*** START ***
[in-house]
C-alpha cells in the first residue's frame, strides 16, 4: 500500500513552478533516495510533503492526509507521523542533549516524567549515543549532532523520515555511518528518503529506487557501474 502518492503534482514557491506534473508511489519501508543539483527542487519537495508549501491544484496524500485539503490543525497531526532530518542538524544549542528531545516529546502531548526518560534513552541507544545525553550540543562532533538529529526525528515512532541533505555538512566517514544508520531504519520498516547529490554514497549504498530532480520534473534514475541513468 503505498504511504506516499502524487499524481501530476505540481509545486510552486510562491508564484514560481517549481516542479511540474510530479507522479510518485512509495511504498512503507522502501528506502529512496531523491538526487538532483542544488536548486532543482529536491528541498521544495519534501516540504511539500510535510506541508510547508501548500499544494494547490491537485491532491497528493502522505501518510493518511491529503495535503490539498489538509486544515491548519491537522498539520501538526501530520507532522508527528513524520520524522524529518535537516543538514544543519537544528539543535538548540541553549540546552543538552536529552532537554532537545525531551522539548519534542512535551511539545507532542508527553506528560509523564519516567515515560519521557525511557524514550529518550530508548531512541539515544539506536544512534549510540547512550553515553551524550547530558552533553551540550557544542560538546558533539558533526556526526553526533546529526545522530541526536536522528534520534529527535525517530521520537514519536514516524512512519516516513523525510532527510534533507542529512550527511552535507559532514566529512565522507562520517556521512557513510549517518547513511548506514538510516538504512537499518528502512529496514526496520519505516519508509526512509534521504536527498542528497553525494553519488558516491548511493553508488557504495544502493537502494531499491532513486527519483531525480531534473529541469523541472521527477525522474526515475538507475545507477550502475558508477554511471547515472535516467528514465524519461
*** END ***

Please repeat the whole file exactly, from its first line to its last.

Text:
[in-house]
C-alpha cells in the first residue's frame, strides 16, 4: 500500500513552478533516495510533503492526509507521523542533549516524567549515543549532532523520515555511518528518503529506487557501474 502518492503534482514557491506534473508511489519501508543539483527542487519537495508549501491544484496524500485539503490543525497531526532530518542538524544549542528531545516529546502531548526518560534513552541507544545525553550540543562532533538529529526525528515512532541533505555538512566517514544508520531504519520498516547529490554514497549504498530532480520534473534514475541513468 503505498504511504506516499502524487499524481501530476505540481509545486510552486510562491508564484514560481517549481516542479511540474510530479507522479510518485512509495511504498512503507522502501528506502529512496531523491538526487538532483542544488536548486532543482529536491528541498521544495519534501516540504511539500510535510506541508510547508501548500499544494494547490491537485491532491497528493502522505501518510493518511491529503495535503490539498489538509486544515491548519491537522498539520501538526501530520507532522508527528513524520520524522524529518535537516543538514544543519537544528539543535538548540541553549540546552543538552536529552532537554532537545525531551522539548519534542512535551511539545507532542508527553506528560509523564519516567515515560519521557525511557524514550529518550530508548531512541539515544539506536544512534549510540547512550553515553551524550547530558552533553551540550557544542560538546558533539558533526556526526553526533546529526545522530541526536536522528534520534529527535525517530521520537514519536514516524512512519516516513523525510532527510534533507542529512550527511552535507559532514566529512565522507562520517556521512557513510549517518547513511548506514538510516538504512537499518528502512529496514526496520519505516519508509526512509534521504536527498542528497553525494553519488558516491548511493553508488557504495544502493537502494531499491532513486527519483531525480531534473529541469523541472521527477525522474526515475538507475545507477550502475558508477554511471547515472535516467528514465524519461